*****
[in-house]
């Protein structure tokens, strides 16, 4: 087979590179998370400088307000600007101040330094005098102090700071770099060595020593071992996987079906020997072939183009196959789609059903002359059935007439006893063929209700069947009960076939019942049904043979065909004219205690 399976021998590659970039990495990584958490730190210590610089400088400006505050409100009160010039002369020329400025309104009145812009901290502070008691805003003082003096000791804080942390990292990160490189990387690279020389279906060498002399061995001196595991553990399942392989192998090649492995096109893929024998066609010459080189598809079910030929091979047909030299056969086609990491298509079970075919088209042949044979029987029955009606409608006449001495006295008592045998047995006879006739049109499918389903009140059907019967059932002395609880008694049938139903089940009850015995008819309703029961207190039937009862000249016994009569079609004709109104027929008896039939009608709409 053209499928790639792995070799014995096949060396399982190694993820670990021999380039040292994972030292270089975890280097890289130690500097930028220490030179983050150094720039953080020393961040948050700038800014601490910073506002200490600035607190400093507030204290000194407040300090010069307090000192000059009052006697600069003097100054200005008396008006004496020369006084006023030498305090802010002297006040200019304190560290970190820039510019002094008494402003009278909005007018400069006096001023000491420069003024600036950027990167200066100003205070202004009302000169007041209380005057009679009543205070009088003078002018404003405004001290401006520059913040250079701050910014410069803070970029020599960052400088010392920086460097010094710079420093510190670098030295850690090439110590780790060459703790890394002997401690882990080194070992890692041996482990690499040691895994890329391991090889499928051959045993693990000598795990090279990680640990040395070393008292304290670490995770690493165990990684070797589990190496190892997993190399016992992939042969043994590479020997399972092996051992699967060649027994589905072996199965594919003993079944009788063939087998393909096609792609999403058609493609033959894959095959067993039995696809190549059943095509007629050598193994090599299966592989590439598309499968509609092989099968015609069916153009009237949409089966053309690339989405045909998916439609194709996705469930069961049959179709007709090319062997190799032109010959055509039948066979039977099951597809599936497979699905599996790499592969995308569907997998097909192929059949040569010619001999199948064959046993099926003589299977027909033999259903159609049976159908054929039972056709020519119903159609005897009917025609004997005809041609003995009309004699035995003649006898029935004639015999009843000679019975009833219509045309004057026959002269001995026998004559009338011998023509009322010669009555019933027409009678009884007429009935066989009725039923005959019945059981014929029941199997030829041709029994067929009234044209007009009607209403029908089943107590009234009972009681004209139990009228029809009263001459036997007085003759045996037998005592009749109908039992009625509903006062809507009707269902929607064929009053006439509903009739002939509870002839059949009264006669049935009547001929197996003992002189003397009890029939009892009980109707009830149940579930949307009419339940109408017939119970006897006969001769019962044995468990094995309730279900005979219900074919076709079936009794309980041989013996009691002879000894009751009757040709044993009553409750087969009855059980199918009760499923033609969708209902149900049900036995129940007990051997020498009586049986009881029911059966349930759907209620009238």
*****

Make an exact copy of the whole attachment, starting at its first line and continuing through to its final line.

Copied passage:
[in-house]
């Protein structure tokens, strides 16, 4: 087979590179998370400088307000600007101040330094005098102090700071770099060595020593071992996987079906020997072939183009196959789609059903002359059935007439006893063929209700069947009960076939019942049904043979065909004219205690 399976021998590659970039990495990584958490730190210590610089400088400006505050409100009160010039002369020329400025309104009145812009901290502070008691805003003082003096000791804080942390990292990160490189990387690279020389279906060498002399061995001196595991553990399942392989192998090649492995096109893929024998066609010459080189598809079910030929091979047909030299056969086609990491298509079970075919088209042949044979029987029955009606409608006449001495006295008592045998047995006879006739049109499918389903009140059907019967059932002395609880008694049938139903089940009850015995008819309703029961207190039937009862000249016994009569079609004709109104027929008896039939009608709409 053209499928790639792995070799014995096949060396399982190694993820670990021999380039040292994972030292270089975890280097890289130690500097930028220490030179983050150094720039953080020393961040948050700038800014601490910073506002200490600035607190400093507030204290000194407040300090010069307090000192000059009052006697600069003097100054200005008396008006004496020369006084006023030498305090802010002297006040200019304190560290970190820039510019002094008494402003009278909005007018400069006096001023000491420069003024600036950027990167200066100003205070202004009302000169007041209380005057009679009543205070009088003078002018404003405004001290401006520059913040250079701050910014410069803070970029020599960052400088010392920086460097010094710079420093510190670098030295850690090439110590780790060459703790890394002997401690882990080194070992890692041996482990690499040691895994890329391991090889499928051959045993693990000598795990090279990680640990040395070393008292304290670490995770690493165990990684070797589990190496190892997993190399016992992939042969043994590479020997399972092996051992699967060649027994589905072996199965594919003993079944009788063939087998393909096609792609999403058609493609033959894959095959067993039995696809190549059943095509007629050598193994090599299966592989590439598309499968509609092989099968015609069916153009009237949409089966053309690339989405045909998916439609194709996705469930069961049959179709007709090319062997190799032109010959055509039948066979039977099951597809599936497979699905599996790499592969995308569907997998097909192929059949040569010619001999199948064959046993099926003589299977027909033999259903159609049976159908054929039972056709020519119903159609005897009917025609004997005809041609003995009309004699035995003649006898029935004639015999009843000679019975009833219509045309004057026959002269001995026998004559009338011998023509009322010669009555019933027409009678009884007429009935066989009725039923005959019945059981014929029941199997030829041709029994067929009234044209007009009607209403029908089943107590009234009972009681004209139990009228029809009263001459036997007085003759045996037998005592009749109908039992009625509903006062809507009707269902929607064929009053006439509903009739002939509870002839059949009264006669049935009547001929197996003992002189003397009890029939009892009980109707009830149940579930949307009419339940109408017939119970006897006969001769019962044995468990094995309730279900005979219900074919076709079936009794309980041989013996009691002879000894009751009757040709044993009553409750087969009855059980199918009760499923033609969708209902149900049900036995129940007990051997020498009586049986009881029911059966349930759907209620009238």